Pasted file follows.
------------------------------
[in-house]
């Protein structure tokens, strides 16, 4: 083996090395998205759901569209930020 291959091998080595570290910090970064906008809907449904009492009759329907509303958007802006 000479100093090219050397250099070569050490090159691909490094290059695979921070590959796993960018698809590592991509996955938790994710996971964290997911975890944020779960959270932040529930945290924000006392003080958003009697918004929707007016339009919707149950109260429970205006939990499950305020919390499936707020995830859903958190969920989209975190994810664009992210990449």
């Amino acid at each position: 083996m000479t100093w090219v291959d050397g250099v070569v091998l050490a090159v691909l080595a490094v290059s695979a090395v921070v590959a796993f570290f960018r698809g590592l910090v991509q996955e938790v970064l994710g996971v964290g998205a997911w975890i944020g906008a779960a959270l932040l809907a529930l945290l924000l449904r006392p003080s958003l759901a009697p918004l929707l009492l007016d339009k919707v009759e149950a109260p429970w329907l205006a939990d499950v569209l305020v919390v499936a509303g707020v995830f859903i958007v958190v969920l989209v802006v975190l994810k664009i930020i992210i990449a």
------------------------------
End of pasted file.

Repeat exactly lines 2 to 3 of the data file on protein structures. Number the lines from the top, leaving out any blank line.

């Protein structure tokens, strides 16, 4: 083996090395998205759901569209930020 291959091998080595570290910090970064906008809907449904009492009759329907509303958007802006 000479100093090219050397250099070569050490090159691909490094290059695979921070590959796993960018698809590592991509996955938790994710996971964290997911975890944020779960959270932040529930945290924000006392003080958003009697918004929707007016339009919707149950109260429970205006939990499950305020919390499936707020995830859903958190969920989209975190994810664009992210990449």
């Amino acid at each position: 083996m000479t100093w090219v291959d050397g250099v070569v091998l050490a090159v691909l080595a490094v290059s695979a090395v921070v590959a796993f570290f960018r698809g590592l910090v991509q996955e938790v970064l994710g996971v964290g998205a997911w975890i944020g906008a779960a959270l932040l809907a529930l945290l924000l449904r006392p003080s958003l759901a009697p918004l929707l009492l007016d339009k919707v009759e149950a109260p429970w329907l205006a939990d499950v569209l305020v919390v499936a509303g707020v995830f859903i958007v958190v969920l989209v802006v975190l994810k664009i930020i992210i990449a």